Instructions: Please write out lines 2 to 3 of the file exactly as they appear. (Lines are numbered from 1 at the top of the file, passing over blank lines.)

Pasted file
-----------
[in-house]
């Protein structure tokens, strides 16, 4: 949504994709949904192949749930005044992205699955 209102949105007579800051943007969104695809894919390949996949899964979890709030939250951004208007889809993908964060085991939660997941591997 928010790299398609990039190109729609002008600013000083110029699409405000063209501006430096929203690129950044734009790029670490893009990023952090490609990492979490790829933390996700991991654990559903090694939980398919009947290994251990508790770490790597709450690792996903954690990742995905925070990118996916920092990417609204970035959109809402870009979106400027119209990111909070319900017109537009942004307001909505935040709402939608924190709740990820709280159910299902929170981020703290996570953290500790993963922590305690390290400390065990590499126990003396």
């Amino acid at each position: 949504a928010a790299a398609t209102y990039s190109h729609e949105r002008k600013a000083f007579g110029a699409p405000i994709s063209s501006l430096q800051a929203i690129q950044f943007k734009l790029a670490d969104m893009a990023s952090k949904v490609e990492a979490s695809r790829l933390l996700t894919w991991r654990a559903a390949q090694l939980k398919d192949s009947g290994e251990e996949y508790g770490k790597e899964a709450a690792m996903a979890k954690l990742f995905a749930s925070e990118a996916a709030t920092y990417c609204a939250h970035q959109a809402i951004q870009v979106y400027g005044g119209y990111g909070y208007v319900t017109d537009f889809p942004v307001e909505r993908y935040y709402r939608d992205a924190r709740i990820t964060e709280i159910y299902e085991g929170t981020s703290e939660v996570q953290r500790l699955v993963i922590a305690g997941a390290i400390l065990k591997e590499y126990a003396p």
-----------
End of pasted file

């Protein structure tokens, strides 16, 4: 949504994709949904192949749930005044992205699955 209102949105007579800051943007969104695809894919390949996949899964979890709030939250951004208007889809993908964060085991939660997941591997 928010790299398609990039190109729609002008600013000083110029699409405000063209501006430096929203690129950044734009790029670490893009990023952090490609990492979490790829933390996700991991654990559903090694939980398919009947290994251990508790770490790597709450690792996903954690990742995905925070990118996916920092990417609204970035959109809402870009979106400027119209990111909070319900017109537009942004307001909505935040709402939608924190709740990820709280159910299902929170981020703290996570953290500790993963922590305690390290400390065990590499126990003396």
């Amino acid at each position: 949504a928010a790299a398609t209102y990039s190109h729609e949105r002008k600013a000083f007579g110029a699409p405000i994709s063209s501006l430096q800051a929203i690129q950044f943007k734009l790029a670490d969104m893009a990023s952090k949904v490609e990492a979490s695809r790829l933390l996700t894919w991991r654990a559903a390949q090694l939980k398919d192949s009947g290994e251990e996949y508790g770490k790597e899964a709450a690792m996903a979890k954690l990742f995905a749930s925070e990118a996916a709030t920092y990417c609204a939250h970035q959109a809402i951004q870009v979106y400027g005044g119209y990111g909070y208007v319900t017109d537009f889809p942004v307001e909505r993908y935040y709402r939608d992205a924190r709740i990820t964060e709280i159910y299902e085991g929170t981020s703290e939660v996570q953290r500790l699955v993963i922590a305690g997941a390290i400390l065990k591997e590499y126990a003396p």